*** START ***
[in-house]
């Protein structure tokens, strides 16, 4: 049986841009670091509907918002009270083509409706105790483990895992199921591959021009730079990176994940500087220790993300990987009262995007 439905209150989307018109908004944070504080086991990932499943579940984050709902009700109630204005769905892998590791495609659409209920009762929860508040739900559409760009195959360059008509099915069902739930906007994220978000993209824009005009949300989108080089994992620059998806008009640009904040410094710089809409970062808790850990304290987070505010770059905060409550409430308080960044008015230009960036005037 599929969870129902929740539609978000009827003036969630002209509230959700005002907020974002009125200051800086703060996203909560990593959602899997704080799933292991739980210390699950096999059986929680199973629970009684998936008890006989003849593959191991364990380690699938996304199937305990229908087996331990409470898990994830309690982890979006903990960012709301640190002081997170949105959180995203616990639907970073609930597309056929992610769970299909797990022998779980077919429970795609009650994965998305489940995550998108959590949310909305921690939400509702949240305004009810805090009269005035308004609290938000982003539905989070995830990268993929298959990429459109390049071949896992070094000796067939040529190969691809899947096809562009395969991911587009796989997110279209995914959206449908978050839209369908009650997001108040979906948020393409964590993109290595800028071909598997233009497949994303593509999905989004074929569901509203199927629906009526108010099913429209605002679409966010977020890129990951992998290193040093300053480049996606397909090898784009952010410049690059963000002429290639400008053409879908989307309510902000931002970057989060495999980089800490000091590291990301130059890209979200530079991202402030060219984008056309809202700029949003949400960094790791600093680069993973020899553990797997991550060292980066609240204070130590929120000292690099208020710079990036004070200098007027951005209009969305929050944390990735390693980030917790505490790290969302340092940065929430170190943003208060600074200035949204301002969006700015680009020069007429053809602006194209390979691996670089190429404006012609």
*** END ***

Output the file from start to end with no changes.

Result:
[in-house]
């Protein structure tokens, strides 16, 4: 049986841009670091509907918002009270083509409706105790483990895992199921591959021009730079990176994940500087220790993300990987009262995007 439905209150989307018109908004944070504080086991990932499943579940984050709902009700109630204005769905892998590791495609659409209920009762929860508040739900559409760009195959360059008509099915069902739930906007994220978000993209824009005009949300989108080089994992620059998806008009640009904040410094710089809409970062808790850990304290987070505010770059905060409550409430308080960044008015230009960036005037 599929969870129902929740539609978000009827003036969630002209509230959700005002907020974002009125200051800086703060996203909560990593959602899997704080799933292991739980210390699950096999059986929680199973629970009684998936008890006989003849593959191991364990380690699938996304199937305990229908087996331990409470898990994830309690982890979006903990960012709301640190002081997170949105959180995203616990639907970073609930597309056929992610769970299909797990022998779980077919429970795609009650994965998305489940995550998108959590949310909305921690939400509702949240305004009810805090009269005035308004609290938000982003539905989070995830990268993929298959990429459109390049071949896992070094000796067939040529190969691809899947096809562009395969991911587009796989997110279209995914959206449908978050839209369908009650997001108040979906948020393409964590993109290595800028071909598997233009497949994303593509999905989004074929569901509203199927629906009526108010099913429209605002679409966010977020890129990951992998290193040093300053480049996606397909090898784009952010410049690059963000002429290639400008053409879908989307309510902000931002970057989060495999980089800490000091590291990301130059890209979200530079991202402030060219984008056309809202700029949003949400960094790791600093680069993973020899553990797997991550060292980066609240204070130590929120000292690099208020710079990036004070200098007027951005209009969305929050944390990735390693980030917790505490790290969302340092940065929430170190943003208060600074200035949204301002969006700015680009020069007429053809602006194209390979691996670089190429404006012609």